And, you're right, most teachers (at least most in my school) are not team players. I try to be.

Anonymous said...

Many many years ago teachers were team players and solidarity had meaning. Then as new teachers came in they started playing up to principals and everything changed.

Anonymous said...

There is very little if any social learning taking place in our schools; I remember a lot of play and interaction with others. At least, we had exposure to other kids and their varied ways of approaching new situations. The children (and plenty of adults) of today are too plugged in to figure out how to deal with or to communicate effectively with others. That is how it was so easy to kill the human aspect of teaching and boil it down to a set of numbers that represent all those kids we teach or, at the least, try to reach in some way. I have already seen a much younger teacher try to get an older teacher in trouble; there was zero collegiality on the part of the younger teacher. This type of behavior seems to be accepted these days. In the "old" days where there was much more teamwork and collegiality, the younger teacher would be shunned by colleagues. Now, it's a badge of honor to appear self-righteous and all about oneself as an educator.

Anonymous said...

There was no SOLIDARITY in my former school. It was all out for themselves, and pointing a finger at another to deflect from their own wrong-doings.
I have to say most of this conduct comes directly from the administration. Administrators need to set the example of a positive and strong culture in a school. If its not set, kiss everything goodbye.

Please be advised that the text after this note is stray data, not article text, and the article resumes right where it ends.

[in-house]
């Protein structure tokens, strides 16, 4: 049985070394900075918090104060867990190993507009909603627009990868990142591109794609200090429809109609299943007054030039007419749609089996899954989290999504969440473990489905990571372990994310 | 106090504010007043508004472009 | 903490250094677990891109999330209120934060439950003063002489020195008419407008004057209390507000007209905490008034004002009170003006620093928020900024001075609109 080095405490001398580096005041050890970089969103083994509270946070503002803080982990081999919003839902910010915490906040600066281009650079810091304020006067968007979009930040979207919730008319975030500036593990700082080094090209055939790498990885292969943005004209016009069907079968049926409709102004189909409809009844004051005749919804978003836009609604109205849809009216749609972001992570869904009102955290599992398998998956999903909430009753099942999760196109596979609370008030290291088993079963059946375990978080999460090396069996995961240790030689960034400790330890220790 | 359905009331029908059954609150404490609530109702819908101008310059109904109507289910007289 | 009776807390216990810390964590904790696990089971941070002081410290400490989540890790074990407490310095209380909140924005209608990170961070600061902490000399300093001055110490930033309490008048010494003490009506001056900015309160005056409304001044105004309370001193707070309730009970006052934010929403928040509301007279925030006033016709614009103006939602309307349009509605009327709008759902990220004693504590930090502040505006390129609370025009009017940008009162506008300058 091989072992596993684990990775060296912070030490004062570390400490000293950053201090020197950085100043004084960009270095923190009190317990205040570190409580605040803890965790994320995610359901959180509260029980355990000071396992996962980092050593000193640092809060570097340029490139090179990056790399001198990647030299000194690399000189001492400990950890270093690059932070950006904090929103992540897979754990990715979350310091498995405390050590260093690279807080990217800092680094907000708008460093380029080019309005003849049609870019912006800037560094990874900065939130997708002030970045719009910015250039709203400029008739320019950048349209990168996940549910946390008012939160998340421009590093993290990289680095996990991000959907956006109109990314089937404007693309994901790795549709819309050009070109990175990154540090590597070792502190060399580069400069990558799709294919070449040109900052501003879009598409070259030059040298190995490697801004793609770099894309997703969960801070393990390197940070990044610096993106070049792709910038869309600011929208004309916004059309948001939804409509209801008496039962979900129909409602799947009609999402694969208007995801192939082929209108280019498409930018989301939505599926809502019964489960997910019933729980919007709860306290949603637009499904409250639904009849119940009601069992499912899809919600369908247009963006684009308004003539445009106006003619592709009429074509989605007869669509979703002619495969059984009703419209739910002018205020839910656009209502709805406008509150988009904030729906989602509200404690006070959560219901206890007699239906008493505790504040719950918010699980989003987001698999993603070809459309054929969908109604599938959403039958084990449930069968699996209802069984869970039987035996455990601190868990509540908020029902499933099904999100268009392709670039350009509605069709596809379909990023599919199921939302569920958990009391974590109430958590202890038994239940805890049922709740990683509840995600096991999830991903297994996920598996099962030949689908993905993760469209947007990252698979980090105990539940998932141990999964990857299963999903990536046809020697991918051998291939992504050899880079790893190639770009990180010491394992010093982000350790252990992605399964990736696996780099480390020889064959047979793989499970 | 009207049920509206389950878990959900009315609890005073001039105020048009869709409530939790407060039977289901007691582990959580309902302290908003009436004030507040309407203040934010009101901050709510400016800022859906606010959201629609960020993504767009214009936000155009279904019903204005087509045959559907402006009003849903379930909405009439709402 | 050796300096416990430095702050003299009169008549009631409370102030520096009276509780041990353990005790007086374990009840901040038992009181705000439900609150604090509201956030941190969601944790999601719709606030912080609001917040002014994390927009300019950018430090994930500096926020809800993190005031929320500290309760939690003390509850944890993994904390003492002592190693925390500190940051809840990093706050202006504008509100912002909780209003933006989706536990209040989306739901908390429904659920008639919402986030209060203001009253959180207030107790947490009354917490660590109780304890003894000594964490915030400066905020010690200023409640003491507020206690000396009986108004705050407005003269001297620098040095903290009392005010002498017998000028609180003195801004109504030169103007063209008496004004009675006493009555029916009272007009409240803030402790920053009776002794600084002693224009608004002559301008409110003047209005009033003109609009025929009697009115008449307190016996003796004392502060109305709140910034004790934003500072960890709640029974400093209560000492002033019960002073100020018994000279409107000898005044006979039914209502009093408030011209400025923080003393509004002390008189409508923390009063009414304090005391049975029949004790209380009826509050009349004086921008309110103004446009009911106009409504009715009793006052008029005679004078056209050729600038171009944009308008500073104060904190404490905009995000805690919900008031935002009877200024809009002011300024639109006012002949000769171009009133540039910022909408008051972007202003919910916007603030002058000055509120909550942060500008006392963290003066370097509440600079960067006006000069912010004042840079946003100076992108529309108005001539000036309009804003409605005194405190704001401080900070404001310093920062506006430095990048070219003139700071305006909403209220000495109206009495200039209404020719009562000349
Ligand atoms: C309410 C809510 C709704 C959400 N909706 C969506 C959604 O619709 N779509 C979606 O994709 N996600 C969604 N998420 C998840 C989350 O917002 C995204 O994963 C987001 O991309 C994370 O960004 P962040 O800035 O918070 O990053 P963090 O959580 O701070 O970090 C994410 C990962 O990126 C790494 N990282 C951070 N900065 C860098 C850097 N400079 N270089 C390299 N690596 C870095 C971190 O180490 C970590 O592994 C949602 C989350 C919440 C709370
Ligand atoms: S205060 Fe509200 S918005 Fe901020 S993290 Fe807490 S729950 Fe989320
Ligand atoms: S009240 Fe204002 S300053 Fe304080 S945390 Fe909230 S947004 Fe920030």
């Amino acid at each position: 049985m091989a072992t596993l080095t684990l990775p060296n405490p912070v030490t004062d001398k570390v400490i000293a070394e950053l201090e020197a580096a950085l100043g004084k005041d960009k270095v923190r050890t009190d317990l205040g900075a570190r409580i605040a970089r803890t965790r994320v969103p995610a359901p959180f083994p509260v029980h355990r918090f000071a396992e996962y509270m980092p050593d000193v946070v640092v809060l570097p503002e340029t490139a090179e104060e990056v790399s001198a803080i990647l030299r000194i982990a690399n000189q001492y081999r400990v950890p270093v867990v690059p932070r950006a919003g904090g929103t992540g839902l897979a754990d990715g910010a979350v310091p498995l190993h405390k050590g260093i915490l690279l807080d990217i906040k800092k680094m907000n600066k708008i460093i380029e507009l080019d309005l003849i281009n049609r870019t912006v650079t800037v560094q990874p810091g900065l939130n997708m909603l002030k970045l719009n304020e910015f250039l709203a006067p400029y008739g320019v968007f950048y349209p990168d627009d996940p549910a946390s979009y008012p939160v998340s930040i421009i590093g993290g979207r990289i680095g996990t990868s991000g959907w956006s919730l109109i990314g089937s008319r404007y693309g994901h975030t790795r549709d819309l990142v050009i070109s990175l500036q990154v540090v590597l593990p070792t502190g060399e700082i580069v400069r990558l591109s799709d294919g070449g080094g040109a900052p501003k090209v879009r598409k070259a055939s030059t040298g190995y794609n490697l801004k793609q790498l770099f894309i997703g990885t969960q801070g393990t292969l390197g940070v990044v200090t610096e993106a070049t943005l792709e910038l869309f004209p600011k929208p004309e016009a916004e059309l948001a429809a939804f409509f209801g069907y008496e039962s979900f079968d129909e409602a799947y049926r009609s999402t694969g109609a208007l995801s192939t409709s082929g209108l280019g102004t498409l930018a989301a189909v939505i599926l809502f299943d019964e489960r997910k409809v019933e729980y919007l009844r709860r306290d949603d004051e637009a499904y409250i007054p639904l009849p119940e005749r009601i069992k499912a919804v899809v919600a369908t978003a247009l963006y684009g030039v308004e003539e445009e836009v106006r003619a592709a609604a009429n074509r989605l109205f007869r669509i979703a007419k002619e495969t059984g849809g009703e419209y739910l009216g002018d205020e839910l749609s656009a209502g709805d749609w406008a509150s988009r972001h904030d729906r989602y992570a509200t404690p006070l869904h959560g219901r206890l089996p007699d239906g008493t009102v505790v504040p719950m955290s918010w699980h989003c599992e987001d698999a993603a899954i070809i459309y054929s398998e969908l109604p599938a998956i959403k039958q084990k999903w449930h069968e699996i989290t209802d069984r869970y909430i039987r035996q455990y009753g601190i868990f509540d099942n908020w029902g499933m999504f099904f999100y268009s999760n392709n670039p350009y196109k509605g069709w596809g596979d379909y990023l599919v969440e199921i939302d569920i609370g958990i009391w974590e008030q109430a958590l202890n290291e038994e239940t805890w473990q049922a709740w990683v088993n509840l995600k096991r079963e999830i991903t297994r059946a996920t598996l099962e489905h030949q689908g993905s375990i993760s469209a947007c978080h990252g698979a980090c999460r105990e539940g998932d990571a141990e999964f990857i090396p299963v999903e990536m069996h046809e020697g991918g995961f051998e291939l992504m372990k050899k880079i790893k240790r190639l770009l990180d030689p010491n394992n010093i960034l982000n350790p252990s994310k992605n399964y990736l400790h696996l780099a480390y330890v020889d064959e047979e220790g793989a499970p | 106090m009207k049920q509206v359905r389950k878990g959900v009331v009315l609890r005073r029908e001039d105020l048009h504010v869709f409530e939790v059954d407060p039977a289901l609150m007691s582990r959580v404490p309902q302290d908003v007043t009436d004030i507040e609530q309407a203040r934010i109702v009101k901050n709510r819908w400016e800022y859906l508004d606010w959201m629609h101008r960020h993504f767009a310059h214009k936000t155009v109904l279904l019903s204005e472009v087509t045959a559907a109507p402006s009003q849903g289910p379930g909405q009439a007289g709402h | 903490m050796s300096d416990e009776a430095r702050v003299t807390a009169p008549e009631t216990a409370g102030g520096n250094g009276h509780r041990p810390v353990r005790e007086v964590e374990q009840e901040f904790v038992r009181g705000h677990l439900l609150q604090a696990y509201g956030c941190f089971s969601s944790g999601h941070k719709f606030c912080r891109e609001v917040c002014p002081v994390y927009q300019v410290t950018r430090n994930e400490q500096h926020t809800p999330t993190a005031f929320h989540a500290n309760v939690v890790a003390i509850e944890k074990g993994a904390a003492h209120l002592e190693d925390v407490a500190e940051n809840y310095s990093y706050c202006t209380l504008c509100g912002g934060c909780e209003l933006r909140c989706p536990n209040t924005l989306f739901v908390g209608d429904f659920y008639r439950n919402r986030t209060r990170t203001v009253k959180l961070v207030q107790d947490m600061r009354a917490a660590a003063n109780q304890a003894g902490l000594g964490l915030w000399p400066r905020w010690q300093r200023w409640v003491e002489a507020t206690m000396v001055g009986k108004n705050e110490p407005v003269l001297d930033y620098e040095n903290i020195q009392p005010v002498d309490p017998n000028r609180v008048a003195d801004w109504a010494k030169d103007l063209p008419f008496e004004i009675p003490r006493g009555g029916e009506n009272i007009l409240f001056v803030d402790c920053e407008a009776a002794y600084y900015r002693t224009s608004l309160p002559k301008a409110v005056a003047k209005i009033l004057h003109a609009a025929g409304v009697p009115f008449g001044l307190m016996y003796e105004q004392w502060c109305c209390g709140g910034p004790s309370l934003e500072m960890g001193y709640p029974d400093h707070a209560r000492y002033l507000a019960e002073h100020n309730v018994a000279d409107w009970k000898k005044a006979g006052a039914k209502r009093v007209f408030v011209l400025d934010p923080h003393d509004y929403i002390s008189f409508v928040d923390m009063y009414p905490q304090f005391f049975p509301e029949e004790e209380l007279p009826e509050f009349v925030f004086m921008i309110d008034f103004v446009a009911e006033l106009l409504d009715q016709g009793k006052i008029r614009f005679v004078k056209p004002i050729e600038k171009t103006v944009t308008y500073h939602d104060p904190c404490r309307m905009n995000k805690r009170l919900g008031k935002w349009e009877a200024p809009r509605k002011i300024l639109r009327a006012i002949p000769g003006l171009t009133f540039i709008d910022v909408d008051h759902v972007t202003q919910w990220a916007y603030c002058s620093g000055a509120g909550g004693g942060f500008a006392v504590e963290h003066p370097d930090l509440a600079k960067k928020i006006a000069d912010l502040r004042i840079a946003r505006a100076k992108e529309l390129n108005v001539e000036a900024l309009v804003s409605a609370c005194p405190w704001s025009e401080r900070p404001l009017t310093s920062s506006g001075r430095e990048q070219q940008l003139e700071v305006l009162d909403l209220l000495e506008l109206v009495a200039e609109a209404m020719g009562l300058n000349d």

Anonymous said...

Teamwork was always a hallmark of professional behavior at my school, as long as you're playing on the "right" team. You made a great point, MissGingie. The environment where educators thrive because open communication is encouraged is set by the administrator, much like the environment we create in our classrooms. When those not on the "right" team are marginalized, much is lost in terms of possibilities and creativity. That's always the problem. There are the haves and the have-nots, and always will be. I think most of us fall into the latter category.

Pissedoffteacher said...

My AP is great at discouraging any kind of team work.

Anonymous said...

@ Anonymous, Playing on the right team comes into play as well too. Principal where I used to work was great at enabling teachers against other teachers. There are a lot of younger teachers there who are 'eager' to make themselves look good and sell anyone out.

I've always said, 'what comes around, goes around."

Anonymous said...

If the more experienced teachers are suppose to help the less experienced, why is there a rating system that pits teacher against teacher. Eventually the more experienced teachers are going to say: ok, my averages are compared to others in the department, so, it is not in my best interest to help the less experienced teachers.
Does this make sense?